Ranking the towns: Medieval demography examined in spatial dimensions
This project incorporates spatiality into the discussion of medieval demography, allowing for a more nuanced view on medieval town populations. It establishes a maximum population count for towns for periods prior to 1400 and provides a means to compare the ranking of towns using size and density instead of population numbers.
- 2018 - 2018
- Roos van Oosten
- DANS-Small Data Project (KDP)
Demographic trends are an important indicator for socio-economic developments. Medieval historical records that can be used to estimate a town’s population are few and far between. For most towns census data do not exist prior to ca. 1800, and population estimations are deduced from the number of tax payers. Occasionally ‘intense debates’ (Nicholas 1987, 40) have arisen, for instance, whether Ghent counted around 50,000 or 60,000 inhabitants in the mid-14th century. Most historical figures have been used multiple times to estimate population numbers, but population density as a factor has not been taken into account.
Data and methods
This project combines spatial and demographic data. Eight towns have been selected as case studies: Amsterdam, Bruges, Den Bosch, Deventer, Ghent, Haarlem, Leiden, and Utrecht. The focus is on the medieval period from 1200–ca. 1575. The final year was determined by the publication of town maps made by cartographer Jacob van Deventer. These maps are the starting point in establishing the urban surface. In the project, town expansions and town districts are mapped in GIS in order to establish population densities.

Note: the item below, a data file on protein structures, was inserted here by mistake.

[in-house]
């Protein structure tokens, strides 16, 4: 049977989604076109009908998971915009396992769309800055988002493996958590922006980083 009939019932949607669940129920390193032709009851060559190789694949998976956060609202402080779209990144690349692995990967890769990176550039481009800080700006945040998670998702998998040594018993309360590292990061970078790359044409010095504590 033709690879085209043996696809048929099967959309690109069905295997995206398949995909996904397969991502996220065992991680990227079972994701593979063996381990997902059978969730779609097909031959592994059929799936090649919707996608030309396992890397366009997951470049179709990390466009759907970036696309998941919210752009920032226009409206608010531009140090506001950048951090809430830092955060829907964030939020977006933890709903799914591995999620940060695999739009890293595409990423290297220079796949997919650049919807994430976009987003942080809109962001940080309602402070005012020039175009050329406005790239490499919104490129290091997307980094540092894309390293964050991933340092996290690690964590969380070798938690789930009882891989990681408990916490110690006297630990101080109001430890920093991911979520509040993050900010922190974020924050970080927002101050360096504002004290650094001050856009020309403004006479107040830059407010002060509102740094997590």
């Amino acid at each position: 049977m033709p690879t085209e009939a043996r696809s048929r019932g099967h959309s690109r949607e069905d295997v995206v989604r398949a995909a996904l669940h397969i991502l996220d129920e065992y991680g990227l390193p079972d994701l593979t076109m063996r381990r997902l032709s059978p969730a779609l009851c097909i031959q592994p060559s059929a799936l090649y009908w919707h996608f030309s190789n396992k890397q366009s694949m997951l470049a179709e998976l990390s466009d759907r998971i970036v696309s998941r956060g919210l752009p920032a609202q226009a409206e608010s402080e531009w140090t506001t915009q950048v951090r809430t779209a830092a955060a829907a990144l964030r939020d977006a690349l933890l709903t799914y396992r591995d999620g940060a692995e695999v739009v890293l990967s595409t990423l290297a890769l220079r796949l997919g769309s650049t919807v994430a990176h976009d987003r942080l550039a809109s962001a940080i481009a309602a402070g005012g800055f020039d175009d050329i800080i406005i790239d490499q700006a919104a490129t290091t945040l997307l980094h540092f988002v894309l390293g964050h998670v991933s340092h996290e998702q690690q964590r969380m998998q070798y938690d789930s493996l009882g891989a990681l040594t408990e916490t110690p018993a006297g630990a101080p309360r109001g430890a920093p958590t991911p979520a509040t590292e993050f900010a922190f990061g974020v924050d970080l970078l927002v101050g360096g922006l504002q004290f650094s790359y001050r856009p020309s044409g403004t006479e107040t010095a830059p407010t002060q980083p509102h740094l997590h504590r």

This project has generated series of GIS shapefiles which has been deposited at DANS, the Netherlands institute for permanent access to digital research resources. Currently, the researchers involved are working on several publications using these data sets.
A spin-off of this project has been the second Map & data workshop (organized by Jaap Evert Abrahamse and Van Steensel). A second spin-off will be a workshop on censuses for the town of Leiden in 1574, 1581 and 1849 (Leiden January 2018).
Relation with other projects
This project builds upon the results from the project the Netherlands in 1575, run by the Cultural Heritage Agency of the Netherlands and Mapping Historical Leiden. The project is related to van Oosten’s Veni project Challenging the paradigm of filthy and unhealthy towns and IJsselstijn’s project Markets and ports in perspective.
Nicholas, D., 1987: The metamorphosis of a medieval city: Ghent in the age of the Arteveldes, 1302–1390, Leiden.